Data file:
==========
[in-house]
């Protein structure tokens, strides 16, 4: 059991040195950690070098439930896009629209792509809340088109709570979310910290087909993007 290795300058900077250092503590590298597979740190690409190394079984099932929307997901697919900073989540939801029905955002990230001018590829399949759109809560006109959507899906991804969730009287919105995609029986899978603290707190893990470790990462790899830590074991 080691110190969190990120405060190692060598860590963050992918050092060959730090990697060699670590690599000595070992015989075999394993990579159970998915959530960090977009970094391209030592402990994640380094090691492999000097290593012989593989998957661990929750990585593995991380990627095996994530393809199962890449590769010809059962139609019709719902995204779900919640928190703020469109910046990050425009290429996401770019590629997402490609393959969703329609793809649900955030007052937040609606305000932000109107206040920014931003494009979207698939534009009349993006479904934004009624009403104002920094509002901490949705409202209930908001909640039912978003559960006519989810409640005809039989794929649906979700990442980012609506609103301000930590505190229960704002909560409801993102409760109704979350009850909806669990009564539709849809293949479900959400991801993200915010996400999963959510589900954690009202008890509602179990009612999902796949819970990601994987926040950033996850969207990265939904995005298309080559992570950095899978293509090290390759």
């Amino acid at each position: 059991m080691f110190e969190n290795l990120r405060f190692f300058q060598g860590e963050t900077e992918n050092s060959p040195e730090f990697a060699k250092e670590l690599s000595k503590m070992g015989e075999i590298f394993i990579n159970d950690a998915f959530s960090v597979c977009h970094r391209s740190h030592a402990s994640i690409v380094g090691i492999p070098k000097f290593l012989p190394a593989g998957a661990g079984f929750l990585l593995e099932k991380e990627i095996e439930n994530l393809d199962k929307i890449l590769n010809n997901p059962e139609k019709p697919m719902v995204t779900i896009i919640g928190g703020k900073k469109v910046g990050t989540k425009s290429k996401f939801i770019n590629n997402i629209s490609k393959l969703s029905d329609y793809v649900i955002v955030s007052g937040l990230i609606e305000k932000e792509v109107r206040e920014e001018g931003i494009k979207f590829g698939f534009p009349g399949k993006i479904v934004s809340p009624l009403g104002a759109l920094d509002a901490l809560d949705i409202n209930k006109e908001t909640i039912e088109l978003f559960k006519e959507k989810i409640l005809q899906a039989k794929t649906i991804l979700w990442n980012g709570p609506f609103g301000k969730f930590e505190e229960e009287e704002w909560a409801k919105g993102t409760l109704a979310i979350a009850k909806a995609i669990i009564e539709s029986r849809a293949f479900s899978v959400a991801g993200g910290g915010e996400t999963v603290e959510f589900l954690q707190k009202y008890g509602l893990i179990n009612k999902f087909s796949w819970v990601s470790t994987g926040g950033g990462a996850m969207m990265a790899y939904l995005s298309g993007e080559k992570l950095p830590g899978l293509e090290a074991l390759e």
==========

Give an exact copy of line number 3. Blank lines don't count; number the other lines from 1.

């Amino acid at each position: 059991m080691f110190e969190n290795l990120r405060f190692f300058q060598g860590e963050t900077e992918n050092s060959p040195e730090f990697a060699k250092e670590l690599s000595k503590m070992g015989e075999i590298f394993i990579n159970d950690a998915f959530s960090v597979c977009h970094r391209s740190h030592a402990s994640i690409v380094g090691i492999p070098k000097f290593l012989p190394a593989g998957a661990g079984f929750l990585l593995e099932k991380e990627i095996e439930n994530l393809d199962k929307i890449l590769n010809n997901p059962e139609k019709p697919m719902v995204t779900i896009i919640g928190g703020k900073k469109v910046g990050t989540k425009s290429k996401f939801i770019n590629n997402i629209s490609k393959l969703s029905d329609y793809v649900i955002v955030s007052g937040l990230i609606e305000k932000e792509v109107r206040e920014e001018g931003i494009k979207f590829g698939f534009p009349g399949k993006i479904v934004s809340p009624l009403g104002a759109l920094d509002a901490l809560d949705i409202n209930k006109e908001t909640i039912e088109l978003f559960k006519e959507k989810i409640l005809q899906a039989k794929t649906i991804l979700w990442n980012g709570p609506f609103g301000k969730f930590e505190e229960e009287e704002w909560a409801k919105g993102t409760l109704a979310i979350a009850k909806a995609i669990i009564e539709s029986r849809a293949f479900s899978v959400a991801g993200g910290g915010e996400t999963v603290e959510f589900l954690q707190k009202y008890g509602l893990i179990n009612k999902f087909s796949w819970v990601s470790t994987g926040g950033g990462a996850m969207m990265a790899y939904l995005s298309g993007e080559k992570l950095p830590g899978l293509e090290a074991l390759e």